November 19, 2012 by rnoowcc
“Roll Up – Ladies and Gentleman, come and see the only knife you will ever need in your life”.
I strongly remember being dragged around a department store by my mum, trying to locate what the recent tannoy announcement was referring to.
“Come on, don’t be shy – one look at these knives and you will see the quality of the workmanship and the sharpness of the edge”
My mum’s pace increased and her frenetic searching brought her towards a large crowd of people in the middle of the store, obviously cleared to allow for more people. Standing in the middle of them, was a short perfectly spherical man, with beads of sweat running down his face.
He put the microphone to his lips,
“This is your one and only opportunity to own this knife, and if you buy today, not only will we throw in a second one completely free, I can also offer, for those smart enough to realise how much these cost, a lifetime guarantee. Yes, you heard me correct – a lifetime guarantee”
The audience whoops and sighs, the ebbs and flows of a pliant swarm of consumers.
Once the price had been announced, a sea of hands holding £10 notes covered the shop floor. People were stretching and pushing to be next in line to receive this wonderful, life-assuring kitchen utensil. I turned to my mother, to find her bagging the newly purchased knives with care.
Now, you may wonder what this story has to do with technology, well it doesn’t so far. It’s what happened a little while later, when we came to try to get a replacement for the knives as they had broken within a couple of months of taking them home.
As we had purchased the knives from within the department store, we felt the responsibility for the purchase fell with the department store. Wrong! It turns out that the knives salesman, had just asked for some floor space, on the promise of getting more people to come into the store. The sales were directly carried out by him, and all offers and guarantees came from him, and not the store. On speaking with the store manager, it appeared that we were not the only ones attempting to claim on the lifetime guarantee. The department store had been inundated with guarantee claims, but the knives salesman was not contactable and had left no forwarding details or onward number. The store manager further commented, “I cannot believe so many people believed the promise of a lifetime guarantee, with such poor quality materials. He’s obviously cleaned out in this town, and is moving onto greener, equally gullible people in another town. It’s ok for him to make the promises and guarantees, when he knows he isn’t going to be around when it’s claimed on and doesn’t have to fulfil the promise. It’s left for everyone else to clean up his mess”.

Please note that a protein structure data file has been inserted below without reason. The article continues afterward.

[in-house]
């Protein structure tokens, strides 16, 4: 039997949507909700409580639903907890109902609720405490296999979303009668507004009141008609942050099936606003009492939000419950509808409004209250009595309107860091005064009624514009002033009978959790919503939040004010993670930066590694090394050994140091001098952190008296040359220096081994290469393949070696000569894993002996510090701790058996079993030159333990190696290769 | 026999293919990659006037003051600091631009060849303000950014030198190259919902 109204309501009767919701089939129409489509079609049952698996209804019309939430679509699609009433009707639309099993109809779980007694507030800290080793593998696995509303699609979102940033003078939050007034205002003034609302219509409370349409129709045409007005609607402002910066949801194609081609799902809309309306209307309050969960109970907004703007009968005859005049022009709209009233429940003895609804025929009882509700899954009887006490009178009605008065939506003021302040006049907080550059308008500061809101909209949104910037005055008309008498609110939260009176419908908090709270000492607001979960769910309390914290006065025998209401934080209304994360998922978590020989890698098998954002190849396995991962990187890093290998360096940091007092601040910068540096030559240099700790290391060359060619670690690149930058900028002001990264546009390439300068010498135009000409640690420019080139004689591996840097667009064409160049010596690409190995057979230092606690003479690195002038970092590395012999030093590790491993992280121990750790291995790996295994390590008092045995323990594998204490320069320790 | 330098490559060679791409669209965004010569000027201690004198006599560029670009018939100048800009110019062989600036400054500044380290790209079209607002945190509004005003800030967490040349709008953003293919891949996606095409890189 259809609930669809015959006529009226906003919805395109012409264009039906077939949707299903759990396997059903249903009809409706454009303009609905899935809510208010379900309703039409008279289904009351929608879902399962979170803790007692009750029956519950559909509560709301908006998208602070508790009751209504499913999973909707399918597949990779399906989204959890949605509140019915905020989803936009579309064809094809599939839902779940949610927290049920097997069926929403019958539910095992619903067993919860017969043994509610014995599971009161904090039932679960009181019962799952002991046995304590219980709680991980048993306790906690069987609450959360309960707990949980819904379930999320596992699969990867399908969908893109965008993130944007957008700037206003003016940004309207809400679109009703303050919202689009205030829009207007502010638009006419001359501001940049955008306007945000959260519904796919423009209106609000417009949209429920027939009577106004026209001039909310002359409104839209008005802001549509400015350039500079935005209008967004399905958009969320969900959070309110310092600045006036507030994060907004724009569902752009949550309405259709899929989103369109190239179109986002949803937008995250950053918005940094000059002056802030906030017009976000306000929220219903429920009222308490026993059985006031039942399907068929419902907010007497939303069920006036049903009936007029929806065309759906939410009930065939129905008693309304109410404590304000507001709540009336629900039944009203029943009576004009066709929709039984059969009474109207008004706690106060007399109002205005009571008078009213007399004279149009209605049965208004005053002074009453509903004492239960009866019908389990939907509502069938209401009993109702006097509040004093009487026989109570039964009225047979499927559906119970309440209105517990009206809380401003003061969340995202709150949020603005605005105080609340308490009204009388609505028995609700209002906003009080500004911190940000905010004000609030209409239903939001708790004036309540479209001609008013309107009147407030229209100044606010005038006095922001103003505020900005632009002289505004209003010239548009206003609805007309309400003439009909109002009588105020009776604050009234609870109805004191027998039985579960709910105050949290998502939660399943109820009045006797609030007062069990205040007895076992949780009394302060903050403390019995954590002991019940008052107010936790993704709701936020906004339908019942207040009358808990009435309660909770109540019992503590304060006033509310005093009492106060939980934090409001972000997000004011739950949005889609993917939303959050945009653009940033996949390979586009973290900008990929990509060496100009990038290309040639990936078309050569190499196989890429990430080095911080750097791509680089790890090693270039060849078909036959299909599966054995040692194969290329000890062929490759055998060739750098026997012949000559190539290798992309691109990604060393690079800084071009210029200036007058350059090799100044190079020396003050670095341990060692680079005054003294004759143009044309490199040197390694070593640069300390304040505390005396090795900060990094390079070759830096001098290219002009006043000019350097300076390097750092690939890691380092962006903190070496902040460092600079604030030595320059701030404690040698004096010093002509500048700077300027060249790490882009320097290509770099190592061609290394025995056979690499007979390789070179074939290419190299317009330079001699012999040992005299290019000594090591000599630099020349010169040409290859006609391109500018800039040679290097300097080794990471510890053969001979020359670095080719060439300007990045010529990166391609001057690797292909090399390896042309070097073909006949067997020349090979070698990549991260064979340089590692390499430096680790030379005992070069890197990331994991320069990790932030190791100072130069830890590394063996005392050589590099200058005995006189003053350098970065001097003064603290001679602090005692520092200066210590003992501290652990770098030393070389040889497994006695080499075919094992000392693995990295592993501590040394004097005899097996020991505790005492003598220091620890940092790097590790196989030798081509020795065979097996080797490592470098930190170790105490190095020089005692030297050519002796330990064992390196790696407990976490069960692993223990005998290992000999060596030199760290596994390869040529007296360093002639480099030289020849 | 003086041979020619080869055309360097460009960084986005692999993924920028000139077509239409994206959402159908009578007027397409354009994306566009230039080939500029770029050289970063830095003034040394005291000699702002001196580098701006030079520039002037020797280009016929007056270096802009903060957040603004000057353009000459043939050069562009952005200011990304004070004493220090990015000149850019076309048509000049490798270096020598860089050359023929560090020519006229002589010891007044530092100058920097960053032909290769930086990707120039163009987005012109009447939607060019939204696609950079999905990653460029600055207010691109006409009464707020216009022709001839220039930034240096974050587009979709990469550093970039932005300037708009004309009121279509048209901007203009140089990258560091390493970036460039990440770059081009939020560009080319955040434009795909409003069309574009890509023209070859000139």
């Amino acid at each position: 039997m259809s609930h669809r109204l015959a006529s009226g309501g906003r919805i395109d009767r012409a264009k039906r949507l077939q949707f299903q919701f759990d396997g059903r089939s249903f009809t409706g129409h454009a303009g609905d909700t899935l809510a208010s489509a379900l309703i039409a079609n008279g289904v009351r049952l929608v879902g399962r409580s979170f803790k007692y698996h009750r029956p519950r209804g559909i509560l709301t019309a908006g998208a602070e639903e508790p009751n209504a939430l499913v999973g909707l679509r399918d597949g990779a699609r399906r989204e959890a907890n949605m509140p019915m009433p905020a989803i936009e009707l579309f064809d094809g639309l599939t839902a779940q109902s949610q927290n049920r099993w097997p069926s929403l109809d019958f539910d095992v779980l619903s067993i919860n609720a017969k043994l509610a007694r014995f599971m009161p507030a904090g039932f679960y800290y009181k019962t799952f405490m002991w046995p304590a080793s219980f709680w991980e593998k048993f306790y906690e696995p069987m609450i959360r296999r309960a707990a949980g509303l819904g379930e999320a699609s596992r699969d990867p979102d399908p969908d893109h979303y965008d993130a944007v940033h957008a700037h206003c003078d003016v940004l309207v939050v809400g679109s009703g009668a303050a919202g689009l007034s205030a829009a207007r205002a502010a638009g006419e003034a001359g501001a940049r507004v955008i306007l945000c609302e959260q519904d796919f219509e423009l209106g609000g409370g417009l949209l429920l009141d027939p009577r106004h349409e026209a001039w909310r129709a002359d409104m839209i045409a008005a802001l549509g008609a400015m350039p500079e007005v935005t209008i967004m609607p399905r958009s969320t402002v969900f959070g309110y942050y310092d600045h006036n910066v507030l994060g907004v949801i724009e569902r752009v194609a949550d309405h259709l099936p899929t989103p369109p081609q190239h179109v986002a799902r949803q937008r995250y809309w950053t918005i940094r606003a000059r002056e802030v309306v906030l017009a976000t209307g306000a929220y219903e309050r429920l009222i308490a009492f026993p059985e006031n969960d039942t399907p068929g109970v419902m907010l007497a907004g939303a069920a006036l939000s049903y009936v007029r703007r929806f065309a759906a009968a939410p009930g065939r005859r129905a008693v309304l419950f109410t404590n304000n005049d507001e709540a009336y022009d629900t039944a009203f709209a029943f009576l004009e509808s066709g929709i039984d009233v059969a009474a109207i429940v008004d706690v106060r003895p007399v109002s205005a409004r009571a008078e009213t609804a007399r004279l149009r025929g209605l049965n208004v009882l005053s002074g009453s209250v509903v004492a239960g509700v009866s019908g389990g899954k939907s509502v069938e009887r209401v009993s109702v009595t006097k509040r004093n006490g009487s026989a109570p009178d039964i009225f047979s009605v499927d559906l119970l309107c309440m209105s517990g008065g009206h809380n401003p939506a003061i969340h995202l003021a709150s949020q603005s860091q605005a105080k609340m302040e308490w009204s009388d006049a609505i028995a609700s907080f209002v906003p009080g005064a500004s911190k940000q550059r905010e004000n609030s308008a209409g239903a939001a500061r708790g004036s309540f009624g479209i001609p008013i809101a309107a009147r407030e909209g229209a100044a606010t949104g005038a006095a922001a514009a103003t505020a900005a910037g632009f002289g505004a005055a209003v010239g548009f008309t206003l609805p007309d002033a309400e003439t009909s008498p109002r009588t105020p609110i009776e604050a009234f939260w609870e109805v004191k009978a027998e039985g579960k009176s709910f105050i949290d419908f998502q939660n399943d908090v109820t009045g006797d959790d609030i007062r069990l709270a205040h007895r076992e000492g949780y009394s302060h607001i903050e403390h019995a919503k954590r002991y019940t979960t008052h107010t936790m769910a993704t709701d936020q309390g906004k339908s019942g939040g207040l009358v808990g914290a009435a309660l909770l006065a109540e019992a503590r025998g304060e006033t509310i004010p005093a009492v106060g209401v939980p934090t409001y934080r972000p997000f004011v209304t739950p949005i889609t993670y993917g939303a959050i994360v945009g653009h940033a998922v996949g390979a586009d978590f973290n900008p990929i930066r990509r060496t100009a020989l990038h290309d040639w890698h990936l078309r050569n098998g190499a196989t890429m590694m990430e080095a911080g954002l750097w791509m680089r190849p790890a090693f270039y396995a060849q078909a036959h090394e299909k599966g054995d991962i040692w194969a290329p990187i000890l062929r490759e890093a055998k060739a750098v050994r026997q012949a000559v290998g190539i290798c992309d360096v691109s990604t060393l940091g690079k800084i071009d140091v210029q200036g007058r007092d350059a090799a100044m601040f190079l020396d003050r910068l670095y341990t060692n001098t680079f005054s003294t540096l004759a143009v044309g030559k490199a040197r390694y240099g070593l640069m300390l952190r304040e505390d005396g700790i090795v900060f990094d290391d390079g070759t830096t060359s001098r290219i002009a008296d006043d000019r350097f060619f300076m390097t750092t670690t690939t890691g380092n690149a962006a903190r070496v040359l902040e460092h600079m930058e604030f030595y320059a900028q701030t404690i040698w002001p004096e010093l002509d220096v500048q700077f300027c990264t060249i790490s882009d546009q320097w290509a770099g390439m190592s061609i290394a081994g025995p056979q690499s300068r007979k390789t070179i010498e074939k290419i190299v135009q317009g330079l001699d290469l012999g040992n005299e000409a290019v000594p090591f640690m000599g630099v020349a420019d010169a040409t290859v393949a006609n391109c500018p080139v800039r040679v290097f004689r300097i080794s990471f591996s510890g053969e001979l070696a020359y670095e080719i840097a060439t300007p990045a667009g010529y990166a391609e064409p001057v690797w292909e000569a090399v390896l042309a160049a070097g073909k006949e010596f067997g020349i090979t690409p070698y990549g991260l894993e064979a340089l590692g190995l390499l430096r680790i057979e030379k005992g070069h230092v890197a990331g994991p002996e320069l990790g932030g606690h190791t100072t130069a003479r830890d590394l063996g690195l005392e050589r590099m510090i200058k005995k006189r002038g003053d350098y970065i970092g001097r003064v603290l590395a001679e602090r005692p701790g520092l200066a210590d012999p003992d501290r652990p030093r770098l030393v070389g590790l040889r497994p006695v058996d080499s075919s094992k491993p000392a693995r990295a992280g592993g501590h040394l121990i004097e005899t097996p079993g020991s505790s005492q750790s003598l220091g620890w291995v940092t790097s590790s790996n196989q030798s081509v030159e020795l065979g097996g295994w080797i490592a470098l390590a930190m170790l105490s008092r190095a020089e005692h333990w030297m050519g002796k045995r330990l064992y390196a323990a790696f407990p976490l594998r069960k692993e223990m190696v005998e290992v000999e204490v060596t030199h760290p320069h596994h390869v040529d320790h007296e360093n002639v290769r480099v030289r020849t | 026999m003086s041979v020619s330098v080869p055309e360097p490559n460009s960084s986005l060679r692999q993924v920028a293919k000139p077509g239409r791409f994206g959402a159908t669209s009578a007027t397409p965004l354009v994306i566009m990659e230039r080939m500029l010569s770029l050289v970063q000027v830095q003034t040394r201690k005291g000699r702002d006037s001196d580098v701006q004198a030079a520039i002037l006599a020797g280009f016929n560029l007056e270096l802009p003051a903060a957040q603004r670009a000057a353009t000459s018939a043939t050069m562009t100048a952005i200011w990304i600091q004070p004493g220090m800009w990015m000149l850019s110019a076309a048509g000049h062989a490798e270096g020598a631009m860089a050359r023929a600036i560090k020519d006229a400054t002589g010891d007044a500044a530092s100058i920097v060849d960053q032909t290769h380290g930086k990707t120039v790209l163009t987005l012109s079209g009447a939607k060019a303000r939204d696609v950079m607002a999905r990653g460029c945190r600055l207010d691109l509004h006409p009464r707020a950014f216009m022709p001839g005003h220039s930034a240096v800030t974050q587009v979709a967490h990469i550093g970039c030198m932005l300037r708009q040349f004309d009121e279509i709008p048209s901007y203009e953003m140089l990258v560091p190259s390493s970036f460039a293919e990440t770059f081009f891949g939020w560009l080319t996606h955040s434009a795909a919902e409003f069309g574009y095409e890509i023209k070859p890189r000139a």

Is there an ICT relevance in this story? If you rename the buying customers as a Corporation, the department store as the ICT department and the Knives salesman as a New Media technology consultancy brought in to remedy a perceived need, you may start to see a connection. As the New Media Company only has to make the promises to get the contract, delivery is key to their success: long-term sustainability is not. In the case of the Knives salesman, delivery was handing over the knives to his paying customers. Once implemented, the New Media Agency usually demands payment and moves onto pastures new. The Corp. is left with a system that works for today, but only just. As demands, use and technologies change, these delivered systems often reach the tipping point of obsolescence much earlier than other systems, because they were designed with a different set of priorities from those that use the system.
The priorities they were designed with of:
1) Quick production
2) Well presented
3) Easier adoption
4) Simple to use
5) Works for now
were primarily to optimise sales and production. They were not designed for long-term satisfaction or maintainability. Seeing how little care and thought there is for backwards compatibility in the Ruby and Rails world reminds me of the Knives salesman. Whilst we may be lumbered with a system designed at its Zenith, those who created and distributed the code have moved onto pastures new and seem to have little consideration for those using it. Given that most of the code submitted appears to come from one-man-bands and New Media Agencies, having code that works a couple of years from now just doesn’t figure.
Is a 2 year shelf-life for a technology product acceptable? For those on the Apple hamster wheel, undoubtedly. I like to get more value from what I invest my time or money in.
The question, we have to ask as an organisation, is how do we harness the benefits that Ruby has to offer, with an appreciation that there are different priorities from those that contribute code and those that use code.